Stop, Cook and Listen

Six months and $20,000 later, student chefs prepare the meal of a lifetime.

"I'm not attached to it," says Elizabeth. "To me, it has to have a perfectly pointy tip to look nice."

Eventually, the cones will stay but their chocolate coating will go, along with the fantastical sugar shapes.

Although bread and cold cuts were set out earlier, the students have been working too hard to stop. Now they fall on the presentation plates, picking at the chops, wolfing down milk rolls. Even as they eat, though, there's an undercurrent of concern. What they've achieved seems far from the elegant meal they want to present at Friday's gala. "It's always interesting the first day, just getting a feel for what you're going to do," says Chef Andy, his voice carefully poised between anxiety and reassurance. "Every one of you should go home and write a sheet on where you're going to go tomorrow."

Chef Andy (center) and Chef Dan listen in as Chef Gallit gives Karen some pointers.
John Johnston
Chef Andy (center) and Chef Dan listen in as Chef Gallit gives Karen some pointers.
Leaf us alone: Meg garnishes a platter while Don looks on.
John Johnston
Leaf us alone: Meg garnishes a platter while Don looks on.

Chef Gallit adds that communication is essential. "There's a person working beside you, and you don't know what that person is doing?" she asks. "Come on. You're creating a dish together."

The students nod. Tomorrow they'll try again. And again the next day.

Months of listening to the chefs, struggling with equipment, chopping and peeling, roasting, steaming, baking and sautéeing, stirring, straining, smelling food, arguing about taste and texture, forgetting what the chefs have said, re-remembering, planning menus and talking to the purchaser are behind the creation of these dishes. There's been an exhilarating stay in France attending wine tastings, market days and classes, and working in bakery or restaurant kitchens. There have been burns and cuts, strained backs and twisted wrists. For some of the students, there's been loneliness and homesickness. Hugely disparate in age and background, having met each other for the first time only five months ago in this same kitchen, the students will now come together as a team and attempt to deliver the meal of a lifetime.

This past July, ten new students assembled for their first Cooking School of the Rockies class, wearing spotless chef's jackets with their names embroidered over the hearts, checked pants and either clogs or sturdy, non-slip shoes. All of them had paid $19,500 for the six-month course of instruction that would prepare and qualify them for jobs in the food industry. Each had invested an additional $600 in a black bag containing several knives -- critical tools for their craft.

The professional kitchen is an efficient place. Along one wall stands a row of freezers and refrigerators; along the opposite wall, several stoves. Near the door is the counter where most of the work on bread and pastries gets done. There are peels, sheet pans and stones for bread and pizza by the stove. Pots and pans gleam on shelves; skimmers, ladles, whisks and spatulas dangle from hooks. The convection oven hums, the ice maker clanks; sporadically, the entire kitchen begins muttering and burbling.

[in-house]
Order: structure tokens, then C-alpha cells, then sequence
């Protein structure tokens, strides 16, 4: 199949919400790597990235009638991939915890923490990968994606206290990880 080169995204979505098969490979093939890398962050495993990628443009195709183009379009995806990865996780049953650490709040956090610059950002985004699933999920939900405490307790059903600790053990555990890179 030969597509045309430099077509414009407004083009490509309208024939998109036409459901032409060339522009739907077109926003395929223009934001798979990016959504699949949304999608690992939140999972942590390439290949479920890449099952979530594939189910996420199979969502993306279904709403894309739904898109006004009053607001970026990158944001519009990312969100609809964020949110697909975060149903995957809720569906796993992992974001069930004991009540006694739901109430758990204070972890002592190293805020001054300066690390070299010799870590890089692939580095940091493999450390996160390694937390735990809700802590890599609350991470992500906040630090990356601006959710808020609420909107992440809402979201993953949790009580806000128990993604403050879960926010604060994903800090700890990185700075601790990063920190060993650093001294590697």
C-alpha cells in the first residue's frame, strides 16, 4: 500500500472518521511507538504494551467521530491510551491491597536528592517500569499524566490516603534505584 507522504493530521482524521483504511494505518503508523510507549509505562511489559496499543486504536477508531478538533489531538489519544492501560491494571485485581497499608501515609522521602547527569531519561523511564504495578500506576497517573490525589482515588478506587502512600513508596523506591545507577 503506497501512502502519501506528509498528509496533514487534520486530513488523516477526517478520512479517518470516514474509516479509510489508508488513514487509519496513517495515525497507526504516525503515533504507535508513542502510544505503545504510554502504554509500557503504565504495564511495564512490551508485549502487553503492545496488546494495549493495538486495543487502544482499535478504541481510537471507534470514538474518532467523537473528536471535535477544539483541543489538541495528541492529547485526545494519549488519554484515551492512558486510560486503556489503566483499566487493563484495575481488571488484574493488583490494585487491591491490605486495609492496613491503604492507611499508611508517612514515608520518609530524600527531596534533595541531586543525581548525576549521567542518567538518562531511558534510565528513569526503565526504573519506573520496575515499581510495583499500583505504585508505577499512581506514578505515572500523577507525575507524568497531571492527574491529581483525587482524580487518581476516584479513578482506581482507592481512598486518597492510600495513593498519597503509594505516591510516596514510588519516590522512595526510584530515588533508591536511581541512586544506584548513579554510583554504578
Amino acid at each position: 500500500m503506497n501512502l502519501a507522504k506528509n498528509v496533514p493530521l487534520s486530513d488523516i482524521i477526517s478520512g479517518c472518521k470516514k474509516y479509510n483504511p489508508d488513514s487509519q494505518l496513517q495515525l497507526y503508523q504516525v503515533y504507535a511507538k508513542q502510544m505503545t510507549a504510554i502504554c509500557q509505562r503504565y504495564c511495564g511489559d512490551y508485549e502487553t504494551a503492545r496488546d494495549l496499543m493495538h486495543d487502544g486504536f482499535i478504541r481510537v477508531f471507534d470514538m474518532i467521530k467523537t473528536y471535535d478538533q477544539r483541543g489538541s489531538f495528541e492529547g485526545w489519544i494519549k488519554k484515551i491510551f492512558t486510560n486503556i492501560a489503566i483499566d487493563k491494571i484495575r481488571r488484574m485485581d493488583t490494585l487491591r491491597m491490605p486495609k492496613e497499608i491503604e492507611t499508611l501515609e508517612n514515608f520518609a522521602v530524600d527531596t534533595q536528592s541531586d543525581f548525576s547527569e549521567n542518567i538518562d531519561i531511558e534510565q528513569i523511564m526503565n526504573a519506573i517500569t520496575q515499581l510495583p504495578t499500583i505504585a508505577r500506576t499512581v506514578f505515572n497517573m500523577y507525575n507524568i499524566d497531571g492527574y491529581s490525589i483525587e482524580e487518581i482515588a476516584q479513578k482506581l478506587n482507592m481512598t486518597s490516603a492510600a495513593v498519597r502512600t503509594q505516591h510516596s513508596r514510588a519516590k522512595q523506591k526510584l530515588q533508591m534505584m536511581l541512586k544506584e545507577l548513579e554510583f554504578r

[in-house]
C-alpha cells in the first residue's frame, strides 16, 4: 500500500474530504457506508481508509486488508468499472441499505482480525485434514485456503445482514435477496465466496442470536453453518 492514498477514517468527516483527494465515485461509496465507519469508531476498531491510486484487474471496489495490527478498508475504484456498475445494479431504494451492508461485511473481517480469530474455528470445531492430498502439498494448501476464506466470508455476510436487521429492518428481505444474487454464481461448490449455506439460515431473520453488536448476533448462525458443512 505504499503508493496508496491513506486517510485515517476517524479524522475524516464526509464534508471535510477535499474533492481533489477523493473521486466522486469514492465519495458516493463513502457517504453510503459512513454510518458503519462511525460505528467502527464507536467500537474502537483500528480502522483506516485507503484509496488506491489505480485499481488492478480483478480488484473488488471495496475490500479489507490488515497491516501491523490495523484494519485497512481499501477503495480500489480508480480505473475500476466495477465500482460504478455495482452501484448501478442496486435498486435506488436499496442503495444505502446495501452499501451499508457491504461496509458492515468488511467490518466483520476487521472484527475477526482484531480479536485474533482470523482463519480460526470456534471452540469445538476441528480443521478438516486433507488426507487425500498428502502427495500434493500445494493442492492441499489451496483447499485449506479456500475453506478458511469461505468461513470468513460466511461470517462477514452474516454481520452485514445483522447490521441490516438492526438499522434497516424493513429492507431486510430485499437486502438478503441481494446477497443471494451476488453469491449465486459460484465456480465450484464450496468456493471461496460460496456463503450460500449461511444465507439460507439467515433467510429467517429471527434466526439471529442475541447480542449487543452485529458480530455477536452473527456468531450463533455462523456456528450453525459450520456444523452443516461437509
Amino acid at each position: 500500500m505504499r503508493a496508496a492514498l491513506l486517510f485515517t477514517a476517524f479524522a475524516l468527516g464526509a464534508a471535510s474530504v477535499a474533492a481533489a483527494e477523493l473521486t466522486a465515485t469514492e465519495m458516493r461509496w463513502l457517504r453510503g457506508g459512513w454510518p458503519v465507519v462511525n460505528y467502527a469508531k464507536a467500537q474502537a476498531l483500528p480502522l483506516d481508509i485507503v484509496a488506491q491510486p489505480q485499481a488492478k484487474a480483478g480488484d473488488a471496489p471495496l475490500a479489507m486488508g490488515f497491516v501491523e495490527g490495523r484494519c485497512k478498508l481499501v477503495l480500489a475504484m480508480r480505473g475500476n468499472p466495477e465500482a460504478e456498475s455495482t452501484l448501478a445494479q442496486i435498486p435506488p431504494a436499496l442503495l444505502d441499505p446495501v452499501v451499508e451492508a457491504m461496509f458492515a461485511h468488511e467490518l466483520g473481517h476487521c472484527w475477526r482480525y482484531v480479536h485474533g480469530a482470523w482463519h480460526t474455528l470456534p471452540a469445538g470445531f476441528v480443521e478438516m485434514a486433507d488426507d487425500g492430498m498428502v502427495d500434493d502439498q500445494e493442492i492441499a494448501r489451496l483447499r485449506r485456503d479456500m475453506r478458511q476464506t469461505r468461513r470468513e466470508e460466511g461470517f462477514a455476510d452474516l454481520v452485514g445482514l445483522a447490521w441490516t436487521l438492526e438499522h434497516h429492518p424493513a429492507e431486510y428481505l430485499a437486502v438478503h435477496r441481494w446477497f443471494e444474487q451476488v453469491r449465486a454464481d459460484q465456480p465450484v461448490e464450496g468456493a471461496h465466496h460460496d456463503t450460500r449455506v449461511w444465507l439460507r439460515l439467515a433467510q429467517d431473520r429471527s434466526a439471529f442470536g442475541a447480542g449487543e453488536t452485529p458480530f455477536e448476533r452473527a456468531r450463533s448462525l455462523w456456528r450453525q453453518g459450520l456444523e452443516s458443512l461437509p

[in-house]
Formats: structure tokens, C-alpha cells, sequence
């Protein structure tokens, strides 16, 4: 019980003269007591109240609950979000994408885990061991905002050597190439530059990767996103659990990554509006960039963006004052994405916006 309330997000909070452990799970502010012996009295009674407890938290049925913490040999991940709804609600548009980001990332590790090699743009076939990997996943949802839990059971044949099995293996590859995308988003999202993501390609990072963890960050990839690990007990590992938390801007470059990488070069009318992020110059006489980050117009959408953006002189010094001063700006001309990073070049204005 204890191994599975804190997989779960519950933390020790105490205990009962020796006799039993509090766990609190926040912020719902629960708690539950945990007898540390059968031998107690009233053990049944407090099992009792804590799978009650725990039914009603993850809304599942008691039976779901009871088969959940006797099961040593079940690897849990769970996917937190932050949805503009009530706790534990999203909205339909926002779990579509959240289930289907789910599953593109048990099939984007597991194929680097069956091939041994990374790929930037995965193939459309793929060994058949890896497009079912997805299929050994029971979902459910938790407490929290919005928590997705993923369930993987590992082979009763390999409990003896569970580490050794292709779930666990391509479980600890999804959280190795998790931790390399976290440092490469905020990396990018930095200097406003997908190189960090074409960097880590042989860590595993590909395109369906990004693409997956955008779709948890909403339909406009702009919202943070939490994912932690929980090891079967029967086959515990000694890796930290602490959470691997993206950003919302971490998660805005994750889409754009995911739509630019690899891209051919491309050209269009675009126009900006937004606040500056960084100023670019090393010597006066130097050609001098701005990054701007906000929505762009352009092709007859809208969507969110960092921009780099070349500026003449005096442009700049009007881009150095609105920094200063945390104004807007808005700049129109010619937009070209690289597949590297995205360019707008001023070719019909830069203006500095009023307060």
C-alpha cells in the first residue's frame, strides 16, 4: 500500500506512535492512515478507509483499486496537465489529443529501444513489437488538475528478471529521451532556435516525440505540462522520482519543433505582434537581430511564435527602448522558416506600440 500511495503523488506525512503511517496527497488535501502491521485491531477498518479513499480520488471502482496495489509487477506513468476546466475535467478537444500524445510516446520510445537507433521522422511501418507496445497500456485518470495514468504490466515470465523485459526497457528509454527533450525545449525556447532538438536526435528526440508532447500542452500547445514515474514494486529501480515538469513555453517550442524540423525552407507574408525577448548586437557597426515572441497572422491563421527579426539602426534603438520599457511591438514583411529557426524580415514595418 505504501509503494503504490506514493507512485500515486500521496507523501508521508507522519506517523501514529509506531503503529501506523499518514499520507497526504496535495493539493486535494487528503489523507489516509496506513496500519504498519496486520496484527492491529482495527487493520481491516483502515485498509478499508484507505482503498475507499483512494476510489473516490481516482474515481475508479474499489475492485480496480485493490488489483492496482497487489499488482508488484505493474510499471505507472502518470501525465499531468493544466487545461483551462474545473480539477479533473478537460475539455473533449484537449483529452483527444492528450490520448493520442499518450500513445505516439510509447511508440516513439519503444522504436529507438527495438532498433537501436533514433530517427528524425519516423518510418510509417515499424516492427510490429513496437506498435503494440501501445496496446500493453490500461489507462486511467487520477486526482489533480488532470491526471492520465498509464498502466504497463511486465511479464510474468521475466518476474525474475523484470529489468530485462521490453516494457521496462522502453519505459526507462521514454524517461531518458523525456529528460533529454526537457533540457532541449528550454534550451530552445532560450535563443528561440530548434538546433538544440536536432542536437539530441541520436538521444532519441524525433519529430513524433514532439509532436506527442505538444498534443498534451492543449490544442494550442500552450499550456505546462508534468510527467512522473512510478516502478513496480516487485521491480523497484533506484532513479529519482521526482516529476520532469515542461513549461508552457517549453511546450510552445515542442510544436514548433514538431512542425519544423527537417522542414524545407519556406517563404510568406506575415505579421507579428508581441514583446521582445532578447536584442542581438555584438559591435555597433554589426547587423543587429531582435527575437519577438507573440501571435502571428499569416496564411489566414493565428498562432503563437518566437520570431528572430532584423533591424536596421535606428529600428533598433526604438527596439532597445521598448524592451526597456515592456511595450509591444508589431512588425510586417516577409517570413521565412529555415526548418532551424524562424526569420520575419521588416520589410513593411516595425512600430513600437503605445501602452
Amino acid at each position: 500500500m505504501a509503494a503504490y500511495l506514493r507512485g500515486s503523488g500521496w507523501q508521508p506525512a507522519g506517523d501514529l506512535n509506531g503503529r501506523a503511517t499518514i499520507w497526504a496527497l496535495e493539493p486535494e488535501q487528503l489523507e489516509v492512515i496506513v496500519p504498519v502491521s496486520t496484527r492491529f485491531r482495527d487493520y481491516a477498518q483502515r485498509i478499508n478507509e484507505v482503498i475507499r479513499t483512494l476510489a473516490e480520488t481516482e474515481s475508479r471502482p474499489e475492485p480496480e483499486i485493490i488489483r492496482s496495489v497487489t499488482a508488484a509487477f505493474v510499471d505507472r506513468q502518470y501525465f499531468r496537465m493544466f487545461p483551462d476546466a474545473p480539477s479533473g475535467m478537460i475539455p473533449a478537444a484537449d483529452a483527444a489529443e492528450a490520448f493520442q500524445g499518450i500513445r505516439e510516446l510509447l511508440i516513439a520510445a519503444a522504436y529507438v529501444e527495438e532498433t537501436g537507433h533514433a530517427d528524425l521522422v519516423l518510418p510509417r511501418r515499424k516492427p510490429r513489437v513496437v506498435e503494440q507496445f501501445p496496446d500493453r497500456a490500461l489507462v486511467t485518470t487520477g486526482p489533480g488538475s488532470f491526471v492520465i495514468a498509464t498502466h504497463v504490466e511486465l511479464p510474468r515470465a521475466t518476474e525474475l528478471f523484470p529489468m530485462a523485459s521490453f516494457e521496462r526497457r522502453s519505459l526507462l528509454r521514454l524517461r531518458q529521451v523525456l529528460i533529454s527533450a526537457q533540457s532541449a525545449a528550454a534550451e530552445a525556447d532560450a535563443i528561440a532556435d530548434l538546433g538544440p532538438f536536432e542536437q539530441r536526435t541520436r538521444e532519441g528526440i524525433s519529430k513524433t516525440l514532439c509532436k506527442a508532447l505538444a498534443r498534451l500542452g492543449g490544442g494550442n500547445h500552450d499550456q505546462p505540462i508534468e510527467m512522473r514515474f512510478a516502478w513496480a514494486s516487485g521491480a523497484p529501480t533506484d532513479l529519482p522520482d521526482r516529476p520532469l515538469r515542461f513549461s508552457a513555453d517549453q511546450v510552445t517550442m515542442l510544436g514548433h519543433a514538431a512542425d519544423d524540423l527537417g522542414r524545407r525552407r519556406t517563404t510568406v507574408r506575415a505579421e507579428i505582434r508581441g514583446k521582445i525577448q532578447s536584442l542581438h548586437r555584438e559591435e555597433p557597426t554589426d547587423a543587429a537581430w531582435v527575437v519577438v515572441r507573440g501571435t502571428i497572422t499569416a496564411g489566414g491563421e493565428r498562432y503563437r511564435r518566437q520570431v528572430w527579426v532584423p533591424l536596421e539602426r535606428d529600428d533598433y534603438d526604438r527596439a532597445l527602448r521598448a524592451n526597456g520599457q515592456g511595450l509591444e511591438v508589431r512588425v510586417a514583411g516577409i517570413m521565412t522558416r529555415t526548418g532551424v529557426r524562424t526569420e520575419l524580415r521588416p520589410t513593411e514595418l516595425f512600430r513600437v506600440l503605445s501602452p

Chef James Moore, who created the program curriculum with Chef Andy Floyd, presides over this session. Chef Andy is in Thailand on his honeymoon (he has sent the students a letter that begins, "Sorry I won't be there to help you with your cuts and burns"), so Chef Jason McHugh is helping out this week. Tall and muscular, with a wild mop of curly hair, he putters in the background, preparing the students' lunch, while Chef James gives them a little of his own background. He describes his Slovak grandmother, who grew vegetables and whom he remembers constantly cooking and humming at the stove, as well as his other grandmother, whose sole culinary practice was the simmering of huge cans of food in saucepans every Thanksgiving. He talks about his cooking experiences and his education at the California Culinary Academy in San Francisco. Chef James's specific interest is sensory awareness; he promises to teach the students how to taste.

There will be other teachers, too. The students will study bread baking with B. Young of Breadworks and pastry with Dan Widmann, consulting chef for the Denver Convention Center.

"Chef Dan has tremendous production skills," says Chef James. "We asked him, 'How are you with croissants?' and he said, 'Do you want six or six thousand?'"

Now it's the students' turn to introduce themselves. The first is Meg Albers, a woman with a warm smile and a soothing manner. She says she has three adult children and that her last profession was teaching preschoolers with special needs. She has attended the Naropa Institute for two years and has also studied massage therapy. She's interested in writing and self-discovery and feels cooking school "will be another opportunity to discover my skills."

Dave Scarbrough is 26, with tousled dark hair, a diffident manner and a pronounced Georgia accent. He studied biology in college with the idea of being a doctor, but knew by the time he graduated that he "wasn't going to make it." He's been interested in food since he was ten or eleven and is encouraged by the fact that "it's not as black-tie as it used to be." He doesn't know what his long-term goals are.

At eighteen, Cody Schultz is the youngest. He grew up in Michigan, has worked in a microbrewery and says he was always interested in cooking. Karen Quinn, in her thirties, has worked in restaurants as a manager and "wants to get into the catering side, where I can do both front and back."

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